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Seagrass restoration in Tampa Bay: a resource-based approach to estuarine management
Johansson, J.O.R.; Greening, H.S. (2000). Seagrass restoration in Tampa Bay: a resource-based approach to estuarine management, in: Bortone, S.A. (Ed.) Seagrasses: monitoring, ecology, physiology, and management. pp. 279-293
In: Bortone, S.A. (Ed.) (2000). Seagrasses: monitoring, ecology, physiology, and management. CRC Marine Science Series, 16. CRC Press: Boca Raton. ISBN 0-8493-2045-3. 318 pp., more
In: Kennish, M.J.; Lutz, P.L. (Ed.) CRC Marine Science Series., more

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    VLIZ: Botany [8771]


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  • Johansson, J.O.R.
  • Greening, H.S.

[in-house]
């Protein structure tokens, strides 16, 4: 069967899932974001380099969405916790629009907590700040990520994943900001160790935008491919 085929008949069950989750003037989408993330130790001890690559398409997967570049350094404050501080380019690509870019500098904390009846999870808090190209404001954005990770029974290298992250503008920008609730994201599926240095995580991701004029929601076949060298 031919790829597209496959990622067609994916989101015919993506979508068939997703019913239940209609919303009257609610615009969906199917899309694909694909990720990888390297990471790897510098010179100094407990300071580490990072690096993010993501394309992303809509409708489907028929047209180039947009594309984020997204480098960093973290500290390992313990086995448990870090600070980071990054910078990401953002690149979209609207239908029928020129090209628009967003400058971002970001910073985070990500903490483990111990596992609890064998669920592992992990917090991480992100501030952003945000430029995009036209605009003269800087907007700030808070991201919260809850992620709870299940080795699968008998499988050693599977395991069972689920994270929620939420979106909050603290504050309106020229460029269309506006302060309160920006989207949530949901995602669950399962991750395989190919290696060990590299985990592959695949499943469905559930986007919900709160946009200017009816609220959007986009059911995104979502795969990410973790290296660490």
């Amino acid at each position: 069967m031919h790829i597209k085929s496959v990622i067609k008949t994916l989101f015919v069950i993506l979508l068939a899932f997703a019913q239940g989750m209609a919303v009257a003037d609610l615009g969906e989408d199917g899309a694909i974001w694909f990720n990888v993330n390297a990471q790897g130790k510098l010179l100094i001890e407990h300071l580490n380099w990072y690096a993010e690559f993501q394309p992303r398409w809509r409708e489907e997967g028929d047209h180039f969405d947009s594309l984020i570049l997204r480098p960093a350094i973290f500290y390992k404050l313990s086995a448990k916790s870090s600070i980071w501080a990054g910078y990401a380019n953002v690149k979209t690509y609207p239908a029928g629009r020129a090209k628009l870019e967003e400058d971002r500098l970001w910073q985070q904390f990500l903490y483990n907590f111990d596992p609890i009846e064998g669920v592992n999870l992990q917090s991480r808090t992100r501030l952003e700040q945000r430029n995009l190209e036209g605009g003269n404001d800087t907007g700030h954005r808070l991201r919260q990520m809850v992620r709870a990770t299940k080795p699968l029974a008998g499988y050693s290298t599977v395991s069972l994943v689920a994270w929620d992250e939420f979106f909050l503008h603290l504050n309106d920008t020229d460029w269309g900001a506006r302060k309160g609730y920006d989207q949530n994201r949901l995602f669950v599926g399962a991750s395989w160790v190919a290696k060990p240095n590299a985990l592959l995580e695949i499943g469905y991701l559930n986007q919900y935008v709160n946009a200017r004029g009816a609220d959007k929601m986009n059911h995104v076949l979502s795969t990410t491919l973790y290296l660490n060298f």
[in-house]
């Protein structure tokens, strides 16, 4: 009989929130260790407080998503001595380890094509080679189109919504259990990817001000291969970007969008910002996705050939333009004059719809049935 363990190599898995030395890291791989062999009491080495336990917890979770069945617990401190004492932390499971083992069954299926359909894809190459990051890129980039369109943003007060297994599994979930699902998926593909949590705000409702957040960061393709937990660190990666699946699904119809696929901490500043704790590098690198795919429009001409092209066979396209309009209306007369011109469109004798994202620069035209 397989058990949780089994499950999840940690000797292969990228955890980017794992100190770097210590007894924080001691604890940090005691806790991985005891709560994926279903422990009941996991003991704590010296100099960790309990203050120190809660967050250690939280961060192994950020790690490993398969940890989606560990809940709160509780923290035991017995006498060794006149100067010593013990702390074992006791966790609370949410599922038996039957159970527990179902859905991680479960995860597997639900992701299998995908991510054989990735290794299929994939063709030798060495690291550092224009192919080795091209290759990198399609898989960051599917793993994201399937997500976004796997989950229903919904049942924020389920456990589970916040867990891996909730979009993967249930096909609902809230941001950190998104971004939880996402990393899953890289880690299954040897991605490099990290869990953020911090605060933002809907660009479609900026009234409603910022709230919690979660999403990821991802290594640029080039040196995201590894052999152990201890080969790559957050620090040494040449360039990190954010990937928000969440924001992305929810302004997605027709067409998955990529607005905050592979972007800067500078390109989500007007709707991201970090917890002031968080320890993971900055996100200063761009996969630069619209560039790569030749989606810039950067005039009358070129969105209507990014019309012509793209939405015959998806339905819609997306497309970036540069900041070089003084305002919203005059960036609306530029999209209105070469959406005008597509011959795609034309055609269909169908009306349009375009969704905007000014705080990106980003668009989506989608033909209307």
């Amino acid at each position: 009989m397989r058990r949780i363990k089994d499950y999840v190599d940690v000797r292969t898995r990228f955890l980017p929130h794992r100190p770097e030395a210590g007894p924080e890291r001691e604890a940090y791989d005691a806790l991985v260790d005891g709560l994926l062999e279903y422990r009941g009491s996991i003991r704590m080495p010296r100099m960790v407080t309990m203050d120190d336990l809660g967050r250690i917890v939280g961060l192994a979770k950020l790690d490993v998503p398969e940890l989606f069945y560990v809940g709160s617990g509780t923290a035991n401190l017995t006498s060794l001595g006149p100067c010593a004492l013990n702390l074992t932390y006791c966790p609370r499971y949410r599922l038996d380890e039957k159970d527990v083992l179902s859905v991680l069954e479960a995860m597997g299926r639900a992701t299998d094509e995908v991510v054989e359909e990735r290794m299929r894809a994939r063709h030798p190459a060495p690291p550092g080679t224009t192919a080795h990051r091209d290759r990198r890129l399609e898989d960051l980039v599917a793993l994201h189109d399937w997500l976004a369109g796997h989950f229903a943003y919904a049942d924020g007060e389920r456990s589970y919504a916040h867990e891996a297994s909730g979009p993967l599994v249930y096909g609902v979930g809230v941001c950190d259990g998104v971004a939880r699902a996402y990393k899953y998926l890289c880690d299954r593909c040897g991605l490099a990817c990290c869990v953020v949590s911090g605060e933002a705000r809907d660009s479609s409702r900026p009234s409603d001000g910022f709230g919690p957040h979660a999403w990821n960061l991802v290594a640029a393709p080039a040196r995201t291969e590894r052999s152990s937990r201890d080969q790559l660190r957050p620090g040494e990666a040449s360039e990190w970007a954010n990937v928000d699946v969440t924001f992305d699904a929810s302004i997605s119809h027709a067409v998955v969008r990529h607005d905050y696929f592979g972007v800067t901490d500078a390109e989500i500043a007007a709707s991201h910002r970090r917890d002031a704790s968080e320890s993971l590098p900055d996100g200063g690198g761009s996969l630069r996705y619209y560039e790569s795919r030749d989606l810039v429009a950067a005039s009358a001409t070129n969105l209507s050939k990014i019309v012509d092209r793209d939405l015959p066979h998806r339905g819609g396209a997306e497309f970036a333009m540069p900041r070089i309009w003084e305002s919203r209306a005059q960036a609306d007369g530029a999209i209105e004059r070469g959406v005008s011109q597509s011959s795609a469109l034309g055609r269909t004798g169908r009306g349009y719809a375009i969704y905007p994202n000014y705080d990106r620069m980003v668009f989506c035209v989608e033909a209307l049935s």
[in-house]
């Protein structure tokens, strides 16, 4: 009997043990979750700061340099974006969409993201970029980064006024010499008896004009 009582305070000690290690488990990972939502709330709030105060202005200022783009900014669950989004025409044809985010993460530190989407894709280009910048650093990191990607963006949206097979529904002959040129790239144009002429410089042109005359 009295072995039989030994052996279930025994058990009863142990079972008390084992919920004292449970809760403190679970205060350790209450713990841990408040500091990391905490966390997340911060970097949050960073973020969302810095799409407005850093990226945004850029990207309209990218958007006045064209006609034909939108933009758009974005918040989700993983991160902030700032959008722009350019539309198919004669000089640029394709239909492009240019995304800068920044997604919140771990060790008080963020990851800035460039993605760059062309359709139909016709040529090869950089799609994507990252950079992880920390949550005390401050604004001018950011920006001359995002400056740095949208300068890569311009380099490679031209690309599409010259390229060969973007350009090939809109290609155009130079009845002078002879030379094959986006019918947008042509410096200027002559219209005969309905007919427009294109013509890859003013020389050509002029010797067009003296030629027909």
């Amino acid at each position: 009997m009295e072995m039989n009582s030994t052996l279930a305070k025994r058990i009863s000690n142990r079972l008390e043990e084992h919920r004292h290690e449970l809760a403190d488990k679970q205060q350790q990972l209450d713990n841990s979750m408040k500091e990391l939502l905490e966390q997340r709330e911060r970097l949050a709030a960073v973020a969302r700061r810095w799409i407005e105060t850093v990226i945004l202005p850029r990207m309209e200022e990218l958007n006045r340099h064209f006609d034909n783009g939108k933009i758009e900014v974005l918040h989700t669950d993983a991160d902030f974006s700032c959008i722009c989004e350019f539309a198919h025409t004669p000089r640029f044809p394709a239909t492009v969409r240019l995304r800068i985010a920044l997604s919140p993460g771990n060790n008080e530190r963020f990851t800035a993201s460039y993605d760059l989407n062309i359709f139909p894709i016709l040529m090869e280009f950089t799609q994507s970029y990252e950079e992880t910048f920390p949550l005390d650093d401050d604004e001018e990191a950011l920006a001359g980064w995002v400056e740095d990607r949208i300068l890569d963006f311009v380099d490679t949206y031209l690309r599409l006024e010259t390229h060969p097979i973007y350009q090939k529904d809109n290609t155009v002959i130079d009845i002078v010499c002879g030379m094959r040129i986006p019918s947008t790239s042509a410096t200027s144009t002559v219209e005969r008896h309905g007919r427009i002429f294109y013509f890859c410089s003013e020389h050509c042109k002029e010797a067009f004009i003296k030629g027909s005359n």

Historical (pre-1930s) seagrass meadows in Tampa Bay are believed to have covered 31,000 ha of the shallow bay bottom. However, impacts to the bay from increasing population and industrial development of the Tampa Bay area resulted in large seagrass reductions. By 1982, approximately 8,800 ha of seagrass remained. Recently, Tampa Bay seagrass monitoring programs have shown that the trend of seagrass loss has been reversed. The bay-wide seagrass cover in 1997, was estimated at 10,930 ha. In Hillsborough Bay, the bay segment that historically has had the poorest water quality, seagrass increased from near 0 ha in 1984 to about 57 ha in 1998. The Tampa Bay seagrass expansion apparently started in response to water quality improvements that occurred from the late 1970s to the mid-1980s, which included reductions in phytoplankton biomass and water column light attenuation. These improvements followed a nearly 50% reduction in external nitrogen loading from domestic and industrial point-sources, primarily discharging to Rillsborough Bay, that occurred in the early 1980s. However, most recently, high rainfall amounts during the years 1995, 1996, and the 1997-1998 El Nifio event increased nitrogen loading to the bay. Both phytoplankton biomass and light attenuation increased in all major bay segments during this period of high rainfall. These influences on seagrass growth are often detrimental and appear to have reduced the rate of seagrass expansion during the last few years. The reduced rate of expansion is most evident in the Hillsborough Bay section of Tampa Bay for which the most detailed and current seagrass information is available. Recognizing the link between nitrogen loading, water quality, and seagrass protection, local, state, and federal partners working cooperatively through the Tampa Bay National Estuary Program (TBNEP) have agreed to adopt nitrogen loading targets for Tampa Bay based on the light requirements of Thalassia testudinum. A long-term goal has been adopted to achieve 15,400 ha of seagrass coverage, or 95% of the seagrass estimated for 1950. Reaching the goal will require preservation of the approximately 10,400 ha of seagrass present in the bay in 1992 and restoration of an additional 5,000 ha.Field measurements in Tampa Bay indicate that 20-25% of surface irradiance is required for sustained growth of T. testudinum. Two independent water quality models were used to estimate nitrogen loading rates and associated water column chlorophyll a concentrations required to maintain irradiance levels at the apparent maximum depth of seagrass growth in 1950 for each major bay segment. Based on monitoring data, it appears that light levels can be maintained at these depths in most bay segments with the existing nitrogen loading rates. However, to achieve the longterm seagrass restoration goal, increases in nitrogen loading associated with a projected increase in the watershed's human population must be offset.TBNEP partners have, therefore, identified and committed to specific nitrogen load reduction projects to ensure that nitrogen management targets are met. An interagency bay-wide seagrass monitoring program has been established to document the progress of Tampa Bay seagrass protection and restoration. Citizen-based educational and voluntary programs are underway to help reduce propeller scaring of seagrass meadows and to plant seagrass in areas which currently lack vegetation.

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